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Today's Stichomancy for Tiger Woods

The first excerpt represents the element of Air. It speaks of mental influences and the process of thought, and is drawn from Madame Firmiani by Honore de Balzac:

provinces have the bad habit of branding with a sort of decent reprobation any young man who sells his inherited estates. This antiquated prejudice has interfered very much with the stock-jobbing which the present government encourages for its own interests. Without consulting his uncle, Octave had lately sold an estate belonging to him to the Black Band.[*] The chateau de Villaines would have been pulled down were it not for the remonstrances which the old uncle made to the representatives of the "Pickaxe company." To increase the old man's wrath, a distant relative (one of those cousins of small means and much astuteness about whom shrewd provincials are wont to remark, "No lawsuits for me with him!") had, as it were by accident, come to

The second excerpt represents the element of Fire. It speaks of emotional influences and base passions, and is drawn from The Patchwork Girl of Oz by L. Frank Baum:

in the Emerald City and they always guarded the Ruler when she held high court in the Throne Room. There was still another beast present, but this one Dorothy held in her arms, for it was her constant companion, the little dog Toto. Toto knew the Cowardly Lion and the Hungry Tiger and often played and romped with them, for they were good friends.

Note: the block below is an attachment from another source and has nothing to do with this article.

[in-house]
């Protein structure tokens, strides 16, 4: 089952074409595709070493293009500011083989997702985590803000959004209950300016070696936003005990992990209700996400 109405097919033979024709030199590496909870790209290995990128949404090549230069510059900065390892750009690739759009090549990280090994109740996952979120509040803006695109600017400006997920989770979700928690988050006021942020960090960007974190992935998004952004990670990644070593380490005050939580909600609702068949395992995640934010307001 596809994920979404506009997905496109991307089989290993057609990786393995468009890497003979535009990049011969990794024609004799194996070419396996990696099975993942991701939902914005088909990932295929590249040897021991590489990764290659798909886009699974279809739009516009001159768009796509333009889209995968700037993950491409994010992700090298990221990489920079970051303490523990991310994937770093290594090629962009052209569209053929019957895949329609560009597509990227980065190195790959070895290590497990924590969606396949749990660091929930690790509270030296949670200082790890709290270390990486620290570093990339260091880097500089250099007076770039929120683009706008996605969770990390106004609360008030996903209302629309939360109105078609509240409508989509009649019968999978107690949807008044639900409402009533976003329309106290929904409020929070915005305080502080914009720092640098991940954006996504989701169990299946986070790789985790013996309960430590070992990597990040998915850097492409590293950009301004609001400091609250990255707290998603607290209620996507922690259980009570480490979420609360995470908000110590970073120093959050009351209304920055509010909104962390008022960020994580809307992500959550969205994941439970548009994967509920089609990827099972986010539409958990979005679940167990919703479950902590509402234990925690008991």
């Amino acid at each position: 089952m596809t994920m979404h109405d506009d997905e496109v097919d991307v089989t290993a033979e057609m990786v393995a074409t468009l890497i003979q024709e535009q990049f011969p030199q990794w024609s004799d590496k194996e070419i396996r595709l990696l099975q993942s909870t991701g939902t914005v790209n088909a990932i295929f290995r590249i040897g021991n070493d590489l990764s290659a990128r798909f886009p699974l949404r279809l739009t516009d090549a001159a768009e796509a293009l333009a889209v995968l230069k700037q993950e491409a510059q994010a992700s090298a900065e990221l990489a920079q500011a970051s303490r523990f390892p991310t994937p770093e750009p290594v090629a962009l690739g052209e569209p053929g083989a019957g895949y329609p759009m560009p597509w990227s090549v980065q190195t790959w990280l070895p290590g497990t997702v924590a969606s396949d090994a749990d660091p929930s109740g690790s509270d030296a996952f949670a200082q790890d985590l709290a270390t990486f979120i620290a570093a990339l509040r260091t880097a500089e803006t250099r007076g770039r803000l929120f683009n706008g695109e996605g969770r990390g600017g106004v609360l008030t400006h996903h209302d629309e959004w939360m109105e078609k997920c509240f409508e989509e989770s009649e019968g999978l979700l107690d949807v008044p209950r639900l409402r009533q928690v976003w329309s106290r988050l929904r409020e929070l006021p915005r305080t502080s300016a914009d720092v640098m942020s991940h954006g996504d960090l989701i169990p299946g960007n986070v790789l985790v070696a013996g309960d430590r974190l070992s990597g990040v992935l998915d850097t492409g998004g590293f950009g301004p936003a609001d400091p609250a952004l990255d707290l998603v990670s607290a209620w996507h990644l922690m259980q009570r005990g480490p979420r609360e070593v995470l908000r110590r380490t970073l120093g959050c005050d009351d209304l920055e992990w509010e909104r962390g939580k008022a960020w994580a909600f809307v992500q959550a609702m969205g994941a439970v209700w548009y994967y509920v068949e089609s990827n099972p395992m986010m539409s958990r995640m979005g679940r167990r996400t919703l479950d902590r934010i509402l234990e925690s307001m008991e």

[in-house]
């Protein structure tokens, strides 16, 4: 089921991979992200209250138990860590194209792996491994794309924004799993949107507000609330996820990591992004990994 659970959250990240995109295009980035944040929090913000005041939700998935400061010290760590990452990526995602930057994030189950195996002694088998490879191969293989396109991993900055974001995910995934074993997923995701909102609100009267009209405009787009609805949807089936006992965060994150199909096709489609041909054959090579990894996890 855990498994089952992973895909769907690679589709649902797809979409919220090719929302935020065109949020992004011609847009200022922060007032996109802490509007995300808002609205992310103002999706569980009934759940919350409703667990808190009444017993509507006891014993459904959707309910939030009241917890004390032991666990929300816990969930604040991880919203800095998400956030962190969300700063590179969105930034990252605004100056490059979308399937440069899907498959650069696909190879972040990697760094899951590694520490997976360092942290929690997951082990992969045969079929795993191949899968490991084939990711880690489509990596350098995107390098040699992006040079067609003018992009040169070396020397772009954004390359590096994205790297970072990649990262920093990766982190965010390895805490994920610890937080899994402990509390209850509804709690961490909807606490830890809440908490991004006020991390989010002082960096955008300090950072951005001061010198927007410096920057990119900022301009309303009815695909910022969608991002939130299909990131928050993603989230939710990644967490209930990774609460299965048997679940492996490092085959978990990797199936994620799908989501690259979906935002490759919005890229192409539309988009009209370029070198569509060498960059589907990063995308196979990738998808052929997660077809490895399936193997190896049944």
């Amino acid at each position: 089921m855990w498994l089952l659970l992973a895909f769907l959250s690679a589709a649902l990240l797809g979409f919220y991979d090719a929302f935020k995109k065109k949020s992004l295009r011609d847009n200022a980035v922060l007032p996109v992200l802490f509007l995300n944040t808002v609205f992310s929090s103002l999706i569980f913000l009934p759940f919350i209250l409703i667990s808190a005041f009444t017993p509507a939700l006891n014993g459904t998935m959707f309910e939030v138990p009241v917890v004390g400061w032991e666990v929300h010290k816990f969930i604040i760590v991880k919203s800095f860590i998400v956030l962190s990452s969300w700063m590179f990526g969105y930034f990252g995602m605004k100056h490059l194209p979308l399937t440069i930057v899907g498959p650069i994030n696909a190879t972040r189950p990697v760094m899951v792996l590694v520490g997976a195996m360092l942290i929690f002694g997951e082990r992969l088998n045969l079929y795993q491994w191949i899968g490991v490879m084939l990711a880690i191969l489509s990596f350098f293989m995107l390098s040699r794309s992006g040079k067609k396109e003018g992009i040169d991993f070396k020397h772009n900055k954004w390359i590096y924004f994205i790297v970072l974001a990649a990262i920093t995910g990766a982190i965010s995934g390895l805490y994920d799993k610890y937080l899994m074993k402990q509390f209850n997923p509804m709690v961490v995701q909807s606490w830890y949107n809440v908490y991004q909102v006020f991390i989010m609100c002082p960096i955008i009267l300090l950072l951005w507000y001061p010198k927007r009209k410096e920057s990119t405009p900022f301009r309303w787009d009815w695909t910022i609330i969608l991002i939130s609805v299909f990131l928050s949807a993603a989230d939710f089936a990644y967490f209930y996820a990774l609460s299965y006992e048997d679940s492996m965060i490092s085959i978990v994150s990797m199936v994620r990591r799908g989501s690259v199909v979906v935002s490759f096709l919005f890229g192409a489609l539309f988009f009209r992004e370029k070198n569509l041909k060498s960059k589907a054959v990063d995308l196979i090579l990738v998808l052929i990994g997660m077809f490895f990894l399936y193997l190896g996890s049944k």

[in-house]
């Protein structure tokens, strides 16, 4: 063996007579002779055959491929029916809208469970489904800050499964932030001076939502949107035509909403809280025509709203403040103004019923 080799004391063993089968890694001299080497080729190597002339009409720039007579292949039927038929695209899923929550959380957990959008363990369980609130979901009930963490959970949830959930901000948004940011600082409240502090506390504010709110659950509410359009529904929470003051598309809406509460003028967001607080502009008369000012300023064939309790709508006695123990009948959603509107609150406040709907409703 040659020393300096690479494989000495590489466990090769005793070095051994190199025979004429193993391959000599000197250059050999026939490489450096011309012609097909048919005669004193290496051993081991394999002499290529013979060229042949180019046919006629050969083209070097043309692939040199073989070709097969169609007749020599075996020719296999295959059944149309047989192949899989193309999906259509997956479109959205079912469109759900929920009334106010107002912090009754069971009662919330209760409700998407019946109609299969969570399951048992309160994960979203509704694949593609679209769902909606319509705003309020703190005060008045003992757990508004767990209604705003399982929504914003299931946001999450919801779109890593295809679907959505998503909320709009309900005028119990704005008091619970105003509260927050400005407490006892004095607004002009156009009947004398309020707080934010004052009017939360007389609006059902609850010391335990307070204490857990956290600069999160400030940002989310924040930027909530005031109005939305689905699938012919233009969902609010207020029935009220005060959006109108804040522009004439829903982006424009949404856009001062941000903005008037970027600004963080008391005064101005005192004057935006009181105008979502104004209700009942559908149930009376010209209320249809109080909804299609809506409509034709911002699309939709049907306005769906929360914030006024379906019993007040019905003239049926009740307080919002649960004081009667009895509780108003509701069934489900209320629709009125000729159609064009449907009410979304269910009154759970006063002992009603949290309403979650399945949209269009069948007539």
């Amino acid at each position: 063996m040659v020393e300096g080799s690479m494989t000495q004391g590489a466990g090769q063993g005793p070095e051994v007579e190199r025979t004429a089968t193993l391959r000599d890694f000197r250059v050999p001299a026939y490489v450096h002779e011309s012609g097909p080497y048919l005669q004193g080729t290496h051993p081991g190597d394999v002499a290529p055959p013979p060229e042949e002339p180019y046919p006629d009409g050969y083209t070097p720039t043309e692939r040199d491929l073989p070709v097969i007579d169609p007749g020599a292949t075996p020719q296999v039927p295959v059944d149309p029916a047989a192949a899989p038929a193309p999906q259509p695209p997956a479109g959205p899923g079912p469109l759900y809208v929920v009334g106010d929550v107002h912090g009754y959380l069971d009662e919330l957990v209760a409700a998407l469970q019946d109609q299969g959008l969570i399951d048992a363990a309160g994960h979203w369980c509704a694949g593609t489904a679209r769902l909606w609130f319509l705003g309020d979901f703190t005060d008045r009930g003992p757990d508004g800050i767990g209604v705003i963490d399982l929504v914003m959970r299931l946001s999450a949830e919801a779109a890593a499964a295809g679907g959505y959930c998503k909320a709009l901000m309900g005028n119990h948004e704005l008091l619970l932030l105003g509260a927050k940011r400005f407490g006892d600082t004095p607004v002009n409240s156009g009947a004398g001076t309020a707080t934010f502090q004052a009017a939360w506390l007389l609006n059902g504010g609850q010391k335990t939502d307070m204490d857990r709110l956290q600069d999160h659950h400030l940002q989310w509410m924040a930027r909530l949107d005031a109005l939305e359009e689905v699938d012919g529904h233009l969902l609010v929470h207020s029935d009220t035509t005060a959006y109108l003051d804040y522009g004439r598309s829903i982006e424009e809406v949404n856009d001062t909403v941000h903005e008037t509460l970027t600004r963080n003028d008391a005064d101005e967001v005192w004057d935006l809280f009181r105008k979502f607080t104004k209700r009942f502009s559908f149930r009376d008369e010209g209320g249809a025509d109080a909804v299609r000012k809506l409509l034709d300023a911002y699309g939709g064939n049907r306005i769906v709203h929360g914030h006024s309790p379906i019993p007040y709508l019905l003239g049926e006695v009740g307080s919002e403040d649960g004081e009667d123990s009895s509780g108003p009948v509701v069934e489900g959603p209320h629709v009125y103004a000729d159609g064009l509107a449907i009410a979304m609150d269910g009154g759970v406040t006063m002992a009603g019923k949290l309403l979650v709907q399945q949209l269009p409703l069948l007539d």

Seated on ivory chairs before Ozma, with a clear space between them and the throne, were many of the nobility of the Emerald City, lords and ladies


The Patchwork Girl of Oz
The third excerpt represents the element of Water. It speaks of pure spiritual influences and feelings of love, and is drawn from The Second Jungle Book by Rudyard Kipling:

mud-and-brick and thatch-and-stick village, whose main street, full of cattle going back to their byres, ran straight to the river, and ended in a sort of rude brick pier-head, where people who wanted to wash could wade in step by step. That was the Ghaut of the village of Mugger-Ghaut.

Night was falling fast over the fields of lentils and rice and cotton in the low-lying ground yearly flooded by the river; over the reeds that fringed the elbow of the bend, and the tangled jungle of the grazing-grounds behind the still reeds. The parrots and crows, who had been chattering and shouting over their evening drink, had flown inland to roost, crossing the


The Second Jungle Book
The fourth excerpt represents the element of Earth. It speaks of physical influences and the impact of the unseen on the visible world, and is drawn from The Patchwork Girl of Oz by L. Frank Baum:

"What do you know about the Crooked Magician who lives on the mountain?" asked Dorothy.

"He made me," replied the cat; "so I know all about him. The Patchwork Girl is new--three or four days old--but I've lived with Dr. Pipt for years; and, though I don't much care for him, I will say that he has always refused to work magic for any of the people who come to his house. He thinks there's no harm in doing magic things for his own family, and he made me out of glass because the meat cats drink too much milk. He also


The Patchwork Girl of Oz